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Akron teacher stays connected to students in Ukraine 1 year after war started

Student says missile strike missed husband by less than 1,000 feet
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Posted at 4:13 PM, Feb 24, 2023

AKRON, Ohio — An Akron man, who teaches English as a second language, is staying connected with some of his students in Ukraine who continue to face uncertainty one year after the war started.

Mark Merzweiler, 62, was in Ukraine when Russia invaded in 2022. A few weeks later, he reluctantly decided to fly home after helping a Ukrainian teacher and her friend get out of he country.

Merzweiler is helping dozens of Ukrainians improve their English vocabulary through online classes. He said 10 of his students stayed in Ukraine. About 40 other students left for other countries as the war continued.

"I love teaching them because they're just people who want to improve their lives. They work hard all day and then they come to study English and I can't admire that enough," Merzweiler said.

One of the students who chose to stay in her native country is 27-year-old Nastiya Khamurda, who lives in the city of Dnipro. Merzweiler helps Khamurda match definitions and perfect words while reading stories.

Dnipro is not the area hit hardest by the Russian military. However, dozens of people have been killed in the city and multiple buildings have been destroyed by missiles.

"There are random missile attacks from time to time, so apparently you never know which building is next. I personally know people who were killed," Khamurda said.

Khamurda said her husband was driving on a road last summer when a missile landed less than 1,000 feet from him.

"He's okay. He wasn't hurt, but it was pretty scary and I heard that one. I was on the phone with him," she said.

Despite the ongoing fear, Khamurda said her family, which also includes her mother and grandmother, have no plans to leave Ukraine.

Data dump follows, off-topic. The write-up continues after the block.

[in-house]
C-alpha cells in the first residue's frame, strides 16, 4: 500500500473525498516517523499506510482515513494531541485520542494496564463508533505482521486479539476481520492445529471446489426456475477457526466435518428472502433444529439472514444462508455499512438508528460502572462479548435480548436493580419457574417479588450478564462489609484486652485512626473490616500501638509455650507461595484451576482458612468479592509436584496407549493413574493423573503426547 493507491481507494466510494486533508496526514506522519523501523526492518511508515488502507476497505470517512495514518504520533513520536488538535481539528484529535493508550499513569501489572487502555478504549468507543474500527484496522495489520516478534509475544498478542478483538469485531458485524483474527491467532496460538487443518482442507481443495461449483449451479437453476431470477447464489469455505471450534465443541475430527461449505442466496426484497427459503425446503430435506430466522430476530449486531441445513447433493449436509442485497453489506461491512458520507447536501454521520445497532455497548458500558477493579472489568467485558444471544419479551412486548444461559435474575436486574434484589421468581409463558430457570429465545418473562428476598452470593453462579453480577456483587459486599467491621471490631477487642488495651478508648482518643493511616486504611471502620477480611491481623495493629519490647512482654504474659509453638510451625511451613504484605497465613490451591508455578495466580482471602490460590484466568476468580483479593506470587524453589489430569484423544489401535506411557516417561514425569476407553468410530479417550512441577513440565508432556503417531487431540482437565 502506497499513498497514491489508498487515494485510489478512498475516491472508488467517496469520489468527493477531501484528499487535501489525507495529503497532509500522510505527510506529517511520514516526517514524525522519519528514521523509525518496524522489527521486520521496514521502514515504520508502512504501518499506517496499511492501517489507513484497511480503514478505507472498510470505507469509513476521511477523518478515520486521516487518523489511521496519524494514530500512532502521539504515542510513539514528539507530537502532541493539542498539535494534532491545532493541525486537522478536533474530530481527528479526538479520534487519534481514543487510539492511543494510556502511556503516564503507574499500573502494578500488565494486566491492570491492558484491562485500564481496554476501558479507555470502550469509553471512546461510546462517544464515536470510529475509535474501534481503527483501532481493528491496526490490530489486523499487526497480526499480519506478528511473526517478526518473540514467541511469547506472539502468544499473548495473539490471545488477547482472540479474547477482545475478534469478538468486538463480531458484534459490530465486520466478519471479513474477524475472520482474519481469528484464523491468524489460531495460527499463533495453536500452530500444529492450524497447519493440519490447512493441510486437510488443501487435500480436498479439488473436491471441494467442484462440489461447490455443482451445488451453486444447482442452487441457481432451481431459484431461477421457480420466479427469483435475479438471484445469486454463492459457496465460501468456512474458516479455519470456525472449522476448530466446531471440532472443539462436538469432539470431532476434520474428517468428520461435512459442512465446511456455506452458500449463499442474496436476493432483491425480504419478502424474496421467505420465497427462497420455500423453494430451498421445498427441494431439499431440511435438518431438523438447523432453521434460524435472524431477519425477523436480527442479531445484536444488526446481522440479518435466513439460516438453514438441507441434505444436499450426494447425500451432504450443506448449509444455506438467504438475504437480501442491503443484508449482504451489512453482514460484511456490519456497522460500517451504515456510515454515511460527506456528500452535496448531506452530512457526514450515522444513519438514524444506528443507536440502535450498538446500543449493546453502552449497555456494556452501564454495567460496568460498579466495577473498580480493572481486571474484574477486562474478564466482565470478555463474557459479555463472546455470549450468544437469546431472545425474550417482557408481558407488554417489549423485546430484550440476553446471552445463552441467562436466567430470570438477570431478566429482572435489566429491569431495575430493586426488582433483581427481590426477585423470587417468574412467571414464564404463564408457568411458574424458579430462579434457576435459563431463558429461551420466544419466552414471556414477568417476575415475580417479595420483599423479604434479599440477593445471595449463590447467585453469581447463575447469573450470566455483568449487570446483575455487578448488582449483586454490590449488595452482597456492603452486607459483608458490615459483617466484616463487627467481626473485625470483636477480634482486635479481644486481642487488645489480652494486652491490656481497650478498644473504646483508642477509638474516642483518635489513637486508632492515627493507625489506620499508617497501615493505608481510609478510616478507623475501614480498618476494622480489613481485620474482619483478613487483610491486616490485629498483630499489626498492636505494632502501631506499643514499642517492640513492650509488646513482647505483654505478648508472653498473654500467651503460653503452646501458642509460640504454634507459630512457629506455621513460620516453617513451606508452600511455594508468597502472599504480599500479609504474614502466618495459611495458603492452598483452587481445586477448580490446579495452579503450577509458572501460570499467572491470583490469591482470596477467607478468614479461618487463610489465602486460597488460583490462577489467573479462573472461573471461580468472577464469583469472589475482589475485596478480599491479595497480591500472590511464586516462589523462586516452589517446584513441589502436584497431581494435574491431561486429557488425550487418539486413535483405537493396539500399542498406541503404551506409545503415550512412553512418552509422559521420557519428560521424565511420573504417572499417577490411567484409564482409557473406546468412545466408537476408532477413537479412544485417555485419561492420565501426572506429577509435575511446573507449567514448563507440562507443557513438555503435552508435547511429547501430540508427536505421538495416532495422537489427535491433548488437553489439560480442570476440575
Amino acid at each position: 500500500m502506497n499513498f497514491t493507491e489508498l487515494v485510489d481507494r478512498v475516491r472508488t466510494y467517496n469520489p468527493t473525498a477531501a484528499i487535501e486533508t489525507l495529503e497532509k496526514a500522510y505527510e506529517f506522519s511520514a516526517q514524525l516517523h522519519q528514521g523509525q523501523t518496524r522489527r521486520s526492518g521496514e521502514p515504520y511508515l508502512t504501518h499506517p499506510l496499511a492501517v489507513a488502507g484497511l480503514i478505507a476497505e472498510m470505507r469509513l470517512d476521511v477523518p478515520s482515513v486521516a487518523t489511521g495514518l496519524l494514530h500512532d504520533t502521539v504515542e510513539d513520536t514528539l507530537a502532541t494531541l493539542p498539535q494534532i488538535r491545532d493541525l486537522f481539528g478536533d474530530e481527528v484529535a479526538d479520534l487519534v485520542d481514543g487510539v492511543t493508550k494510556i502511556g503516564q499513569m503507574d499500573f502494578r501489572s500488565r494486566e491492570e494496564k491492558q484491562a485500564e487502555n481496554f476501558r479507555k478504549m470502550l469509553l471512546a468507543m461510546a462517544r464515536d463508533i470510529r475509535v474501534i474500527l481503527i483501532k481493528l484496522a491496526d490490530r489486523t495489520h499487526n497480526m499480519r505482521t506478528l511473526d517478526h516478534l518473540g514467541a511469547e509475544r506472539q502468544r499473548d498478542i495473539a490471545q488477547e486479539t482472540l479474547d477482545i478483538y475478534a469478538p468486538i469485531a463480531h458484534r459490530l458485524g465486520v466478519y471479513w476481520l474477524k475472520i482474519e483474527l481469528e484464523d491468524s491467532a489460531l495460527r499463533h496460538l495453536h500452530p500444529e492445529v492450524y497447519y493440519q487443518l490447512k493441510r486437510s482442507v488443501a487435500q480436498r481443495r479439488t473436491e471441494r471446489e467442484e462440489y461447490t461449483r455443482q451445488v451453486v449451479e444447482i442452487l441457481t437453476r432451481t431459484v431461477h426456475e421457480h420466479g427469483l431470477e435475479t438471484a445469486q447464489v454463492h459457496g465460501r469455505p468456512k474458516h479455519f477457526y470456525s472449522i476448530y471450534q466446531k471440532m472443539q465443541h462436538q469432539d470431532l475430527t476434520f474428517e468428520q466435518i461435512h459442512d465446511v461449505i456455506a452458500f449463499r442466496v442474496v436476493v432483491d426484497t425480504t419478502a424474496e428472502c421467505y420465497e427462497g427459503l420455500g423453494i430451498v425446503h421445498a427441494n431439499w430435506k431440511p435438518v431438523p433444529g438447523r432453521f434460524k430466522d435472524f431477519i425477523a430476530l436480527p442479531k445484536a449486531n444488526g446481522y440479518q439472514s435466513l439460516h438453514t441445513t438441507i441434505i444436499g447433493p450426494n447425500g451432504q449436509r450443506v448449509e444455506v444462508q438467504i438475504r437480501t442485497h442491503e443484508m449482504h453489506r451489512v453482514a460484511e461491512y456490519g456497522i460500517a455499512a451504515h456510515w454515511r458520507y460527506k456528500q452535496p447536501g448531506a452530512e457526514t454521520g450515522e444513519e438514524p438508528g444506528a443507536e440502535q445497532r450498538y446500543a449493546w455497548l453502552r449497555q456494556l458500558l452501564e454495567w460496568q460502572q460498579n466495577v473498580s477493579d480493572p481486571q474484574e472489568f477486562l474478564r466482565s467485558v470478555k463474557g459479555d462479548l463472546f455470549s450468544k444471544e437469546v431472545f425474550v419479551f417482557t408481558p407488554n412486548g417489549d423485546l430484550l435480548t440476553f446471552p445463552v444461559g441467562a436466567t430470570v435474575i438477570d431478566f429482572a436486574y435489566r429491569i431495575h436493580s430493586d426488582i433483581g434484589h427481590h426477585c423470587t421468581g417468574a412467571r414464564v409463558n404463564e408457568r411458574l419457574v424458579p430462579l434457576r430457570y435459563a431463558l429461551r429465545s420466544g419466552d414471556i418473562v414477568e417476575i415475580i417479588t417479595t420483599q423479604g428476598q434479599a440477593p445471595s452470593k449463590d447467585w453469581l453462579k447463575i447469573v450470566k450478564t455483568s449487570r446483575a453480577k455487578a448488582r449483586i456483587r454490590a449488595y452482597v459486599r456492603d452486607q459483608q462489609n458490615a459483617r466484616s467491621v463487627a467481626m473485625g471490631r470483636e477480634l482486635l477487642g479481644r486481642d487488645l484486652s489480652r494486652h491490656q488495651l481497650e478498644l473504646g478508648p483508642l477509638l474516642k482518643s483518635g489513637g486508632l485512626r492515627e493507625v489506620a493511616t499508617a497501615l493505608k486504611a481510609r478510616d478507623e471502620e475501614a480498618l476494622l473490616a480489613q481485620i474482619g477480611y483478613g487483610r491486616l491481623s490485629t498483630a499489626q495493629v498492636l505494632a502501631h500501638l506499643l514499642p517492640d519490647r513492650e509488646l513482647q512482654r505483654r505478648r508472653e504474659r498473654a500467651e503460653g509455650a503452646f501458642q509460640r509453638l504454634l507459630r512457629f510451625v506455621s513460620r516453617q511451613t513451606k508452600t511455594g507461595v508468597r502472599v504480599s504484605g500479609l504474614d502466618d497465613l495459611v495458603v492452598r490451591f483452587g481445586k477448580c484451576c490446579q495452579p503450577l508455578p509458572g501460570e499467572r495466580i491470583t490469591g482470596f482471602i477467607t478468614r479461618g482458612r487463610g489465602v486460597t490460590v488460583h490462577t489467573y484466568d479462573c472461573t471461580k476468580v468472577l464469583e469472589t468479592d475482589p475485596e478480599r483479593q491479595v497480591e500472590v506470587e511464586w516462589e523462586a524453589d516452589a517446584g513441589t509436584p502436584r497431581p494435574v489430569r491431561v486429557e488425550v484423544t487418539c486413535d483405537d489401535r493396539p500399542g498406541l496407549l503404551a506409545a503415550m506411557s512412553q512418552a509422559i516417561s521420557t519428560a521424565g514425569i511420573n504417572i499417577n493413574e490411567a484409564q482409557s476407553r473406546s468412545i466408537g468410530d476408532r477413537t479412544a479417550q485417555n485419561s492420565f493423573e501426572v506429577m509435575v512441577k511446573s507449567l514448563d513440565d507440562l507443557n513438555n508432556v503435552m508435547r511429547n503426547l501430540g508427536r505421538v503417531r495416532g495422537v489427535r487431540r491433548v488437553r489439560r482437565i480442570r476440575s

She stressed that even while her country is under attack, no one can take away her knowledge and her desire to learn. She didn't hold back when asked how she felt about Russian President Vladimir Putin.

"I despise him. I hate him," she said.

Merzweiler said teaching virtually isn't the same as in person, but he's glad to still have a connection to students that mean a lot to him.

He continues to worry about the state of Ukraine, and like Khamurda, worries about the possibility of Russian spring offensive.

"What is going to be left of that place? It's just horrible," Merzweiler said.

Throughout the turmoil, the teacher continues to admire the resiliency of the Ukrainian people.

"These people are just begging and scratching and working their tails off to try to keep their heads above water," he said.

Merzweiler has plans to travel to other countries to teach English and hopes to return to Ukraine one day so he can teach his student in classrooms again.

"I'd go back to Ukraine tomorrow if I could," he said.

Khamurda looks for reasons to stay positive and was heartened by President Biden's surprise visit to Ukraine this week.

"Everyone was real thrilled to him in Kiev and it was really unexpected," she said.

Unexpected is a word that sums up how many in Ukraine have felt over the last year. For Khamurda, the hope is the war will be over by next year, if not sooner.

"I really hope that it will end as soon as possible because it just can't go on any longer," she said. "I hope that all countries from the civilized world understand that it should not be happening and I really hope that we can all unite."

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